The Department of Homeland Security announced Thursday that it will cancel temporary residence permits for thousands of Nepalis in the United States, a status granted to them following an earthquake three years ago that devastated the South Asian country.
The department said in a statement that it will, however, delay terminating what’s known as temporary protected status (TPS) for foreign nationals from Nepal for 12 months “to allow for an orderly transition.”
That means Nepalis with TPS who are still in the U.S. after June 24, 2019, could potentially face deportation.
The decision was made following a review of whether the conditions when Nepal received the TPS designation continue to exist, as required by law, according to the Department of Homeland Security.
“Since the 2015 earthquake, conditions in Nepal have notably improved,” the department’s statement reads. “Additionally, since the last review of the country’s conditions in October 2016, Nepal has made substantial progress in post-earthquake recovery and reconstruction.”
Nepali community advocates blasted the decision.
“Terminating TPS for Nepal is not just wrong but immoral,” Pabitra Khati Benjamin, executive director of Adhikaar, a New York City-based Nepali advocacy group, said in a statement. “It is clear that in the three years since the earthquake, Nepal is still very much in recovery mode.”
Temporary protected status, established by Congress in 1990, is given to foreign nationals in the U.S. who are temporarily unable to return safely to their home country because of civil unrest, violence or natural disasters.
Those with TPS can remain in the U.S. and may receive a work permit. Nepal was afforded the humanitarian status in June 2015, a couple of months after a magnitude 7.8 earthquake struck near the capital of Kathmandu.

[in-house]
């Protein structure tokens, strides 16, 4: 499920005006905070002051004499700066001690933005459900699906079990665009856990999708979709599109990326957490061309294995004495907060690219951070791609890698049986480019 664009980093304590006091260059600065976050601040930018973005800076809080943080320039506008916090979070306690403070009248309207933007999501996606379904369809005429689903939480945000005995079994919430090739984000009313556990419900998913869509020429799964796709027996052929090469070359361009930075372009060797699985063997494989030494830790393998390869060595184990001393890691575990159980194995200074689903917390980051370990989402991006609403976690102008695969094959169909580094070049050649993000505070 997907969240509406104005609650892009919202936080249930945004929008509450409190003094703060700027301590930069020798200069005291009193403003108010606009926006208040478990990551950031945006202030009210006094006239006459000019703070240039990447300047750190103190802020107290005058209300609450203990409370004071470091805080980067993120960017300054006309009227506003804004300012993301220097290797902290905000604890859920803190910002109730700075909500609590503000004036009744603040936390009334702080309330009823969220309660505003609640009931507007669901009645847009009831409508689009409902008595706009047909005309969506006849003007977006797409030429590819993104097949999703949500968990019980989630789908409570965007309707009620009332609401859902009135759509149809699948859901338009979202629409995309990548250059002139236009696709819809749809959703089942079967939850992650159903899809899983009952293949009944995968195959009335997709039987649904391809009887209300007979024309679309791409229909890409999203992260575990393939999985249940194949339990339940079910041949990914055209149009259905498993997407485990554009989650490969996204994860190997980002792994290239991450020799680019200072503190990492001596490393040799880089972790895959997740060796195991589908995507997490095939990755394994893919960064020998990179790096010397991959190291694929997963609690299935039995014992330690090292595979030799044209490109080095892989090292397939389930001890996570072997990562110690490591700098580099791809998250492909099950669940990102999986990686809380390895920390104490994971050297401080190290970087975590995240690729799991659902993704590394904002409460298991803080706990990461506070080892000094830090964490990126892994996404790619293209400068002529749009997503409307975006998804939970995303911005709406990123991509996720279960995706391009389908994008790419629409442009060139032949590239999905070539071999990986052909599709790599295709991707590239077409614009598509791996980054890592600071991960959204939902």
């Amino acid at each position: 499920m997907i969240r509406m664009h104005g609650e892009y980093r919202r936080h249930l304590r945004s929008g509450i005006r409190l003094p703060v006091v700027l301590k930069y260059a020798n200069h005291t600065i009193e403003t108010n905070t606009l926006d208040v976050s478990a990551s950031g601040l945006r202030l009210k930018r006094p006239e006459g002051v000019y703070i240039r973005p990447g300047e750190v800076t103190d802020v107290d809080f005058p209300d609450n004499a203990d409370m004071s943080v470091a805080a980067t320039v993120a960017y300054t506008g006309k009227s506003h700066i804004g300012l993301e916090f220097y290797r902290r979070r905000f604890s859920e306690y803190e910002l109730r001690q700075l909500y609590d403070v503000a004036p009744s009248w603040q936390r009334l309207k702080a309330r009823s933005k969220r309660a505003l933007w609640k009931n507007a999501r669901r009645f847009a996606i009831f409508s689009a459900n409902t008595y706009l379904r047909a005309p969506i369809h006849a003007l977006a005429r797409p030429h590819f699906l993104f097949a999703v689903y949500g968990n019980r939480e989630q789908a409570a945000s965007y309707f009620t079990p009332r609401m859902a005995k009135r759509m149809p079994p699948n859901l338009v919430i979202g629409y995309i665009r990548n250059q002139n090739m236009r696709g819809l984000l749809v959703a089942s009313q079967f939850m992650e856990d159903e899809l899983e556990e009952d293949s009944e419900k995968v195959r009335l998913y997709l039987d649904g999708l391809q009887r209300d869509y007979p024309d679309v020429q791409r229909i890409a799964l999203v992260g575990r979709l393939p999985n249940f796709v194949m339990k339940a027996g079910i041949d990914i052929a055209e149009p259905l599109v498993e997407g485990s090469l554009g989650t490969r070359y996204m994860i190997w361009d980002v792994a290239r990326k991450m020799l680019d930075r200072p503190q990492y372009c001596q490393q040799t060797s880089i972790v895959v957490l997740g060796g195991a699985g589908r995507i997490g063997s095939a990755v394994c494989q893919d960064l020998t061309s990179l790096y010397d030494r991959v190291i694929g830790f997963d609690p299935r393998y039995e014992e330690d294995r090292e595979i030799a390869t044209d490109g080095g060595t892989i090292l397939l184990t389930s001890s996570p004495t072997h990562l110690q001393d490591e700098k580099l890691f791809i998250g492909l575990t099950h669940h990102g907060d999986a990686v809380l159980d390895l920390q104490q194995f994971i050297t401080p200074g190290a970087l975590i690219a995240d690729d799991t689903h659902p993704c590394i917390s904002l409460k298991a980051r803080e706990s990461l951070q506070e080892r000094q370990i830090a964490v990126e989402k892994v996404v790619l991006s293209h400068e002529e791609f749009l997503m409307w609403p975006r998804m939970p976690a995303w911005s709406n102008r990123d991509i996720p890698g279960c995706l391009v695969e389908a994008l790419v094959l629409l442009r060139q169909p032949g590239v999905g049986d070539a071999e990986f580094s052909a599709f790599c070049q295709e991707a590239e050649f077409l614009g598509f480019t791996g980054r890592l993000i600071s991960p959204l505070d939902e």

That and a second quake in May 2015 killed more than 8,600 and displaced 2.8 million.
A March 2018 report from the Catholic Legal Immigration Network, an advocacy group, concluded that at the very least an 18-month TPS extension should be granted since Nepal has made limited progress stabilizing and rebuilding since the earthquake.
Nepalis are the latest to lose their temporary protected status under the Trump administration.
The group accounts for around 9,000 people with TPS in the U.S., according to a report from the Congressional Research Service, Congress’ research arm. Advocates say most reside in the New York City area.
Back in January, nearly 200,000 Salvadorans learned their TPS, which was original granted after earthquakes in 2001, would not be extended. The decision followed the Department of Homeland Security’s choice to end it for Haitians and Nicaraguans — who both received the status after Hurricane Mitch in 1998 — and Sudanese — who received the status in 1997 due to internal conflict in the country.
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Around 7,000 Syrian TPS holders were spared in February when the Trump administration announced it would allow them to remain in the U.S. for an additional 18 months. Enrollment was capped, however, precluding more Syrian citizens from applying for the special protection.
Honduras automatically received a six-month extension through July 5 after the Department of Homeland Security secretary did not make a determination on their TPS designation. That group will be up again for consideration next month.
TPS generally lasts from six to 18 months, depending on the initial announcement, but it can be extended as many times as officials in the Department of Homeland Security and the State Department see fit.
While some view TPS as a much needed form of humanitarian relief, others argue that the program’s integrity has become compromised by allowing recipients to remain in the U.S. well after an initial emergency in their home countries.
Around 437,000 foreign nationals from 10 countries held the special status as of October 2017, according to a report from the Congressional Research Service.
TPS supporters say recipients have become deeply rooted in U.S. society, are a vital part of local economies, and should not be deported. Critics, however, claim TPS holders drain federal and local assistance services and fear the program could be used as a backdoor way to permanent immigration.
Bills, meanwhile, have been introduced in both the U.S. House and Senate by Democrats to allow TPS recipients meeting certain conditions to adjust their status to lawful permanent resident.
The Department of Homeland Security said the 12-month grace period will allow time for TPS recipients to get things in order to leave, to pursue an alternative lawful immigration status in the U.S. if eligible, and for Nepal to prepare for the return of its citizens.
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